What's the Deal with Private Mortgage Insurance?

You're finally ready to buy a house. You like your job, you know where you'll be for the next five years or so, and your salary can cover the mortgage, leaving you enough left over at the end of the month to have a little fun. The only problem is you haven’t quite saved enough for a 20 percent down payment. So do you just say goodbye to the idea of owning a home?

Before you sign that rental agreement on your apartment, consider all your options.

Pay Private Mortgage Insurance (PMI).

Your down payment assures your lender you’ll be able to make your monthly payments. Without that money, your lender’s going to need another form of insurance. And for most lenders private mortgage insurance is a good option. Most mortgage lenders require PMI if you put down less than 20 percent of the selling price of your new house.

So how does it work? You pay a monthly fee, typically 0.005 percent of your loan. Then the insurance company promises to pay your lender if you default. PMI protects the lender, not you. That’s why some people aren’t too crazy about the idea. Luckily, there are other options. 

Wait until you've saved more for a down payment.

No one likes to wait. But with a good savings plan you might be able to make up the rest of your down payment pretty quickly. And who knows? A new job or a good raise might speed up the process. 

Pay a higher interest rate.

Some lenders are willing to lend to you at a higher interest rate to make up for your smaller down payment. You’ll end up paying more in interest over time. But your interest is tax deductible and your PMI isn’t. If you go with this option, keep an eye on current mortgage rates, and know when it might be time to refinance. You might also improve your debt to income ratio, your credit rating, or your length of employment to qualify for a better rate.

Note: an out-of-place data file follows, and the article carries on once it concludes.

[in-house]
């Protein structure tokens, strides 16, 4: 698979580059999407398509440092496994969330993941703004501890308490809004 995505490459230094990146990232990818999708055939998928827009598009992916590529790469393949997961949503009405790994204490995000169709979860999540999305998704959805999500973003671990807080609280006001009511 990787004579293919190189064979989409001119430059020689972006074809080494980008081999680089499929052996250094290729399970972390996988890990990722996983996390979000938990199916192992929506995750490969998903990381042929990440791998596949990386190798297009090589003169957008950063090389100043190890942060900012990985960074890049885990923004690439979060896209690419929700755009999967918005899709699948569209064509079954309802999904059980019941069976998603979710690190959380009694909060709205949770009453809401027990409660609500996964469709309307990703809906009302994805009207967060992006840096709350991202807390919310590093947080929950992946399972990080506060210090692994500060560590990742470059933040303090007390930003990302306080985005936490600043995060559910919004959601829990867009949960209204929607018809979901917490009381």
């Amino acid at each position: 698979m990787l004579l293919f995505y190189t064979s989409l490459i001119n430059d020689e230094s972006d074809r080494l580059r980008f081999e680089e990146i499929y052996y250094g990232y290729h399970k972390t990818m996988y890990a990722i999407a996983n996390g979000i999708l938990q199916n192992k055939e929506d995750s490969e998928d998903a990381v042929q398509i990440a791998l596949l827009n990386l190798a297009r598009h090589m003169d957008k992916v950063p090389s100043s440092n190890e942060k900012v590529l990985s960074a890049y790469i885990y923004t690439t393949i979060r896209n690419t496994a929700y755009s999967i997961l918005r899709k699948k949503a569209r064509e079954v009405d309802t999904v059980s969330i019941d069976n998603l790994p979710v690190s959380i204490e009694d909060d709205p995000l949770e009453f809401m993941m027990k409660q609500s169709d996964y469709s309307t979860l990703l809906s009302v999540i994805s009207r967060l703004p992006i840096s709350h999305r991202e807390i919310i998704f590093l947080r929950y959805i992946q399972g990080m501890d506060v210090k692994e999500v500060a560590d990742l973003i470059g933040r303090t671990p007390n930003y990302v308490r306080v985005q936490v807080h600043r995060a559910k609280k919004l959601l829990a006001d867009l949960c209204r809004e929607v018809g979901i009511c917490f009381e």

Consider a piggyback mortgage.

Think you're ready for one mortgage? How about two? Piggyback mortgages got a bad rap during the latest housing crash. But depending on your situation, they might be right for you. With a piggyback mortgage, you’re still taking out the traditional 80 percent mortgage loan. But you’re also taking out a second, smaller loan to make up the difference between the money you have and the down payment you need. The interest rate on your second mortgage is probably going to be high. But if your payments on both loans are lower than mortgage insurance, it might be a good option. 

As excited as you are about buying a home for the first time, remember that there will (probably) always be houses to buy. It'll be hard to enjoy your new place if you're in over your head, so carefully consider your options before you sign on the dotted line. 

Read more → How Much House Can I Afford? Like, Really.